Vietnam cracks down on celebrities and ordinary people for online comments

At least four people have been arrested since the beginning of the year, according to Radio Free Asia. A former Miss World contestant was fined for posting a gossipy video about the entertainment world. Despite opening up its economy, Vietnam censors social media.

Hanoi (AsiaNews) – Vietnam continues to persecute people who express their opinions on social media.

Nguyen Chi Tuyen, creator of two popular YouTube political commentary channels, and Hoang Viet Khanh, a 41-year-old Facebook user accused of posting online material that smears “the Communist Party of Vietnam and the Socialist Republic of Vietnam” were arrested last week.

Nguyen Le Nam Em, a former Miss World contestant, was fined VND 37.5 million (US$ 1,500) for posting a gossipy video about celebrities in which the country's former leader Ho Chi Minh was mentioned.

For the authorities, her “contents cause controversy, noise on social networks, and a lot of negative information.”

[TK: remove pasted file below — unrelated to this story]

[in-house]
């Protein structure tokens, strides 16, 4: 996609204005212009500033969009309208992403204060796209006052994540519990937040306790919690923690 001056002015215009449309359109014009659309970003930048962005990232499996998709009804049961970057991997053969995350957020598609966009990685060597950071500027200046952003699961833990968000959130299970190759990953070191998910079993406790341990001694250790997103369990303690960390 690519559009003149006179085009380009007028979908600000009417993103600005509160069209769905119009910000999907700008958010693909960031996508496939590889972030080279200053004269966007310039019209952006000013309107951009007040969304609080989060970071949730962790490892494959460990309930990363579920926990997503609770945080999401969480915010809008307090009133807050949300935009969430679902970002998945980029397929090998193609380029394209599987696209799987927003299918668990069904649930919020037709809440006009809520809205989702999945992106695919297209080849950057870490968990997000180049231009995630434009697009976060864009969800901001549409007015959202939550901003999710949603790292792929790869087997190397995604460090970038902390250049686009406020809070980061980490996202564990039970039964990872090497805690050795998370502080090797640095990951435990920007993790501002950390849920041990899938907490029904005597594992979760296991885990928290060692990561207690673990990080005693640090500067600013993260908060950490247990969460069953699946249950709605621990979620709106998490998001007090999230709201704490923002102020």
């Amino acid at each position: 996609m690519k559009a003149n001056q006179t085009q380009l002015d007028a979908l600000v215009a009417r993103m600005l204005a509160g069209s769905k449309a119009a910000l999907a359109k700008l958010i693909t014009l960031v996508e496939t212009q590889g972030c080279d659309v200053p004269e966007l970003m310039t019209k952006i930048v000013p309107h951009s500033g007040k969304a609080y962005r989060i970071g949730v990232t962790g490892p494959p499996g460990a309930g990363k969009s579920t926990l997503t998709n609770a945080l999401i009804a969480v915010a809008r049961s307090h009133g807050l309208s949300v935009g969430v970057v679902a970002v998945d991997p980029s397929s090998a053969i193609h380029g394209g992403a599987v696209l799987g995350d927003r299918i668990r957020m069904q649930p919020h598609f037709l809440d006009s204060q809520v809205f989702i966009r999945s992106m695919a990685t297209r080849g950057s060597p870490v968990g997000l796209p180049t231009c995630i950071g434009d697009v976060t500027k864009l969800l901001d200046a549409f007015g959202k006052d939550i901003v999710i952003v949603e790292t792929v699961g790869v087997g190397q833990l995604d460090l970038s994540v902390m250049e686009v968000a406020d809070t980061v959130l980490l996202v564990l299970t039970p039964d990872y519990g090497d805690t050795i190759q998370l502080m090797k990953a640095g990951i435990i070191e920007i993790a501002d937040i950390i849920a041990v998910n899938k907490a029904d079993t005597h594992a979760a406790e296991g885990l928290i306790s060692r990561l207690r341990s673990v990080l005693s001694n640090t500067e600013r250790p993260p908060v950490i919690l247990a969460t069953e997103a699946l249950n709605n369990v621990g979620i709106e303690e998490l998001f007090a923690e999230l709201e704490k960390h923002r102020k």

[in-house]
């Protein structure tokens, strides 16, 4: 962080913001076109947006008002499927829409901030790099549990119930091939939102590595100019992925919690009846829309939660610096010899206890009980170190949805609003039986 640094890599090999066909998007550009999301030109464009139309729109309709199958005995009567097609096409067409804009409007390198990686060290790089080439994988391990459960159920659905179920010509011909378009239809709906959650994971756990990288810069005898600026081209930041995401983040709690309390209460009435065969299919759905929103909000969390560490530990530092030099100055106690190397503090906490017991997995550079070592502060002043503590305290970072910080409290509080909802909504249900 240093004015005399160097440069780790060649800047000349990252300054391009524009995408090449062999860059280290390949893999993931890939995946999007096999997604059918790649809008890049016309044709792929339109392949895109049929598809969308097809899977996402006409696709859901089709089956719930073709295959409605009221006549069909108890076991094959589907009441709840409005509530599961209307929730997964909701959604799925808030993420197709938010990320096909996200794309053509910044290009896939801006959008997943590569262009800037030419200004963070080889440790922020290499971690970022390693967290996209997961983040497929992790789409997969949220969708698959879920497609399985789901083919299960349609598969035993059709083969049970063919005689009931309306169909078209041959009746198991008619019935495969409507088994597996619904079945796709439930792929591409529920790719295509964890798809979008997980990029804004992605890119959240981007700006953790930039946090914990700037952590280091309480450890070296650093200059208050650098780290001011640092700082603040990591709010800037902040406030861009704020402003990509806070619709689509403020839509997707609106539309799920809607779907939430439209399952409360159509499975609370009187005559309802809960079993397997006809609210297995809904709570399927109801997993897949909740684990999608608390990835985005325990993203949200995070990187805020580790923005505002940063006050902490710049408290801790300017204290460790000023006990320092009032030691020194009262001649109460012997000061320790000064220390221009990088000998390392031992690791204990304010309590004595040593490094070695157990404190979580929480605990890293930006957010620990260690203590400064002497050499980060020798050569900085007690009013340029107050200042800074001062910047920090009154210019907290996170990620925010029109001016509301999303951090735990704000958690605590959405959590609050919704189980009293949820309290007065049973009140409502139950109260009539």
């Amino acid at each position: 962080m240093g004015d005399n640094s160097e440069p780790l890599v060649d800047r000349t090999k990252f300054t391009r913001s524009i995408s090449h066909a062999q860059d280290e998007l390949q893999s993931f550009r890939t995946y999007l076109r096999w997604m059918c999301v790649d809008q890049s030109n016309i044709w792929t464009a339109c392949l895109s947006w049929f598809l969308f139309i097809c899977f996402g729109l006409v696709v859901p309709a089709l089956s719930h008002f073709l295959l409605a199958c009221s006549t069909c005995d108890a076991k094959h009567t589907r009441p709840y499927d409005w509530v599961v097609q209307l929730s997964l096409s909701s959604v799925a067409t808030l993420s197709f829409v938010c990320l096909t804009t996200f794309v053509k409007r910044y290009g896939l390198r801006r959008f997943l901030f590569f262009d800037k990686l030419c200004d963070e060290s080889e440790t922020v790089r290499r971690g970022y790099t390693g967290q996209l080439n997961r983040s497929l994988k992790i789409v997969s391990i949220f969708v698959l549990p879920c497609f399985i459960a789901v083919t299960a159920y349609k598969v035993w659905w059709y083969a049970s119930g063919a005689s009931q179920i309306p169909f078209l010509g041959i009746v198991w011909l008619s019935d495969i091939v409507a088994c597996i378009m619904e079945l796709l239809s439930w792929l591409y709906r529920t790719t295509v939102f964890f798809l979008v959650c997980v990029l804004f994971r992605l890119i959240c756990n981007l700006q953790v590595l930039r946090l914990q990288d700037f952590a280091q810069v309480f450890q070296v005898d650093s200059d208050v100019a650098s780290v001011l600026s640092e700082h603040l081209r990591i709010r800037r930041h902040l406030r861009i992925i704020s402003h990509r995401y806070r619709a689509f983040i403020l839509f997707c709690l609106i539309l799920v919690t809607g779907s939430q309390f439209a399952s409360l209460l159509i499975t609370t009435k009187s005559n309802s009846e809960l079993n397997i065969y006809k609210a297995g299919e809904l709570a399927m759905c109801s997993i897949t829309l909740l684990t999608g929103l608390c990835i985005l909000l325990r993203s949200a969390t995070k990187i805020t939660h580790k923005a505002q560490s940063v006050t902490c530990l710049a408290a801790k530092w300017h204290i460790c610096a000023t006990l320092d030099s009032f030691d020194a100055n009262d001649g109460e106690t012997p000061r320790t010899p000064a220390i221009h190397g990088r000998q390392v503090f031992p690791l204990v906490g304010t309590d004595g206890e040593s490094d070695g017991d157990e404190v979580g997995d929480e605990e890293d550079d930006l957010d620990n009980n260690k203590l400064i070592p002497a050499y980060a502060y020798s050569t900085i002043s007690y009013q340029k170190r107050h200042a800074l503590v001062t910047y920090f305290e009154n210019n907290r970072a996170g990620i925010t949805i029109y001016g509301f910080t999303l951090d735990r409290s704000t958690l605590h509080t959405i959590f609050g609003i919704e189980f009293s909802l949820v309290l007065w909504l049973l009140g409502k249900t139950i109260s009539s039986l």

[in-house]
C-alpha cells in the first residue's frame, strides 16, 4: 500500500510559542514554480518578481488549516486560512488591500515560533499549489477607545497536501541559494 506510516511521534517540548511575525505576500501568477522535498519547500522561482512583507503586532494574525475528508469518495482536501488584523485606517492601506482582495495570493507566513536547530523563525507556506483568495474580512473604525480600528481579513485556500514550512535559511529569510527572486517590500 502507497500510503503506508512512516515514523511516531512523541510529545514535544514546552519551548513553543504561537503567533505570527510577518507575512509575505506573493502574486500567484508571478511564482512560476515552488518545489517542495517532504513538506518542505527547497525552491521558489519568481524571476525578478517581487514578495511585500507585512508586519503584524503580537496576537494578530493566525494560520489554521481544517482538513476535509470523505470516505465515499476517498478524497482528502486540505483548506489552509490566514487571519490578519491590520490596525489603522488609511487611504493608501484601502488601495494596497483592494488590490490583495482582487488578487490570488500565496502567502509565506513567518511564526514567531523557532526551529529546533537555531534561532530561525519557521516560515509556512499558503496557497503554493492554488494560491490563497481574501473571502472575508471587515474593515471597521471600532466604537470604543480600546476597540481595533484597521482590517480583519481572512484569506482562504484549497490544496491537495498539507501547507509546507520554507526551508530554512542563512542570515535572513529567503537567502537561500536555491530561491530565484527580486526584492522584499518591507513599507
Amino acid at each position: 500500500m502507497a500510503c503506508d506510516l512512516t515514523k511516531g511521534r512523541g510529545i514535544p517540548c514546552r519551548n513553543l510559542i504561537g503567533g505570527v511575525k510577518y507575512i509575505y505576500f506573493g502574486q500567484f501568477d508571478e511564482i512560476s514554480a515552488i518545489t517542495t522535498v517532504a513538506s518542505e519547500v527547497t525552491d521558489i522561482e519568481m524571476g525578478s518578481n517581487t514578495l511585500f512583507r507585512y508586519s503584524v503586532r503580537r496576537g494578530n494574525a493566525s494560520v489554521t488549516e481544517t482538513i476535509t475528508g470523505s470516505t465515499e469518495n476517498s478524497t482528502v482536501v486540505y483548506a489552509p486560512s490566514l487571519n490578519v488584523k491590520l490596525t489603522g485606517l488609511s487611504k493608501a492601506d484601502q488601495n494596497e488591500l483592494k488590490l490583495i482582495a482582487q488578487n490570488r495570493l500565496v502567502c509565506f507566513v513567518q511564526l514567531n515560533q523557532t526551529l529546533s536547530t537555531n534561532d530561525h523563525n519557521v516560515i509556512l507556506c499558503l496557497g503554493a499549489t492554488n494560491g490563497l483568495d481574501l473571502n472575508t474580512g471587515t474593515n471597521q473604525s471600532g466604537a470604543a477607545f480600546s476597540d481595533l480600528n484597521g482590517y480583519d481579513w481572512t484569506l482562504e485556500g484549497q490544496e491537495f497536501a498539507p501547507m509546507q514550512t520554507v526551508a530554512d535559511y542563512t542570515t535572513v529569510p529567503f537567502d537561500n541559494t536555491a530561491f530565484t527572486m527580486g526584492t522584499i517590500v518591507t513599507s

Nguyen Chi Tuyen and Hoang Viet Khanh were arrested under Article 117 of Vietnam’s Penal Code, which human rights activists say is used to restrict freedom of expression and repress dissent.

The police will hold Nguyen Chi Tuyen in jail for about four months while the investigation continues. Prior to his arrest, the YouTuber was asked to leave the country.

In his latest online broadcasts, he had commented on Sweden's accession to NATO and other events related to the war between Russia and Ukraine.

According to Radio Free Asia, four people have already been arrested this year alone, accused of sharing "anti-state" content on social media.

Despite greater overtures in trade and investment, Vietnam has intensified online censorship, Nikkei Asia reports.

The situation began to get worse in 2020, when Vietnam enacted Decree 15, which introduced penalties for those who spread fake news or “information that offends the reputation of agencies or organizations or the honor and dignity of individuals," the law firm Tilleke & Gibbins said.

Reacting to the fine imposed on Nguyen Le Nam Em, Vietnam's Ministry of Information reminded businesses that they have a responsibility to keep the internet "clean".

The Vietnamese government also issued a reminder that Vietnam, a major market for Facebook, YouTube and TikTok, published advertising blacklists and whitelists in 2023, with hundreds of social media pages.